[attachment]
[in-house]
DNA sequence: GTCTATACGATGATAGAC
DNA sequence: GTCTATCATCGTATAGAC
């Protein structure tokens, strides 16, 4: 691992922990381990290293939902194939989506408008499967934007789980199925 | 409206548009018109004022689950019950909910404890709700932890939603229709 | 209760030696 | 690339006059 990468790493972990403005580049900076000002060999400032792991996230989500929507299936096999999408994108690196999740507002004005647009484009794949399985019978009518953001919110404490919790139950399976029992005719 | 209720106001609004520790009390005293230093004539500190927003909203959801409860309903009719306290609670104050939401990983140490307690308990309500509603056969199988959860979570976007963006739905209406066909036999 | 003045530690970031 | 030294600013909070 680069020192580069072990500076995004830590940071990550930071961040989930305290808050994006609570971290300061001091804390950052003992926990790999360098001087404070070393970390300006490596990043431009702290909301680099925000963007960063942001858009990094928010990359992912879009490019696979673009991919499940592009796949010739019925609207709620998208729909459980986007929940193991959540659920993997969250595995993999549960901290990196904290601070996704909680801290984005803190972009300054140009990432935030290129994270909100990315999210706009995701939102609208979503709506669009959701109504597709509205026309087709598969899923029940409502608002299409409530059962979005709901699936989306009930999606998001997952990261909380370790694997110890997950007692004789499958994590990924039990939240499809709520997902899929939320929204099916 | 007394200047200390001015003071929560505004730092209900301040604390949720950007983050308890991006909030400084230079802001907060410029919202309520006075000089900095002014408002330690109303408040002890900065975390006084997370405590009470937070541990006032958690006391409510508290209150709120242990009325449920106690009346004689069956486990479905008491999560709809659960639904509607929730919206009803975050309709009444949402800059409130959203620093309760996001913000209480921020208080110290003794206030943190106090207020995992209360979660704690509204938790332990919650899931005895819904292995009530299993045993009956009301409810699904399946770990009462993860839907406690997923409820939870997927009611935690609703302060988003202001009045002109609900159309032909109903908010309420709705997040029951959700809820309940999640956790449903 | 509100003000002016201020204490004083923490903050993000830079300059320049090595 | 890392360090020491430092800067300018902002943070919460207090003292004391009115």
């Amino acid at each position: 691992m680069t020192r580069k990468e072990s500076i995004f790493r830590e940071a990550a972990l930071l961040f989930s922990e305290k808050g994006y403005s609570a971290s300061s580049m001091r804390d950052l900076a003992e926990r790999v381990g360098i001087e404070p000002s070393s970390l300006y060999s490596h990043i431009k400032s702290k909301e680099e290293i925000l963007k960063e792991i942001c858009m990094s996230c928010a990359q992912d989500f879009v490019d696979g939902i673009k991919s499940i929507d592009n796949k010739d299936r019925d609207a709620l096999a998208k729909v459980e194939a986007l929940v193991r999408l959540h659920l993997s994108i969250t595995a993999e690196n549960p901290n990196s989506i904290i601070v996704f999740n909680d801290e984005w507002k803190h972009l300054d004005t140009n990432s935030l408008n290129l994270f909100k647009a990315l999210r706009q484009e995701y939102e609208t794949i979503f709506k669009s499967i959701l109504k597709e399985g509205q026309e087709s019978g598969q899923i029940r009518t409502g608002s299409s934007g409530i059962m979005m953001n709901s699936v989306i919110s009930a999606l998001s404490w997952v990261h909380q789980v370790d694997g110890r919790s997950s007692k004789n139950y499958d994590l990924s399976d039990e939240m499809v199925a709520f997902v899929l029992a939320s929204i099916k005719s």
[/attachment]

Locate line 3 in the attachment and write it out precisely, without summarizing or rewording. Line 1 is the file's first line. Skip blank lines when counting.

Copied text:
DNA sequence: GTCTATCATCGTATAGAC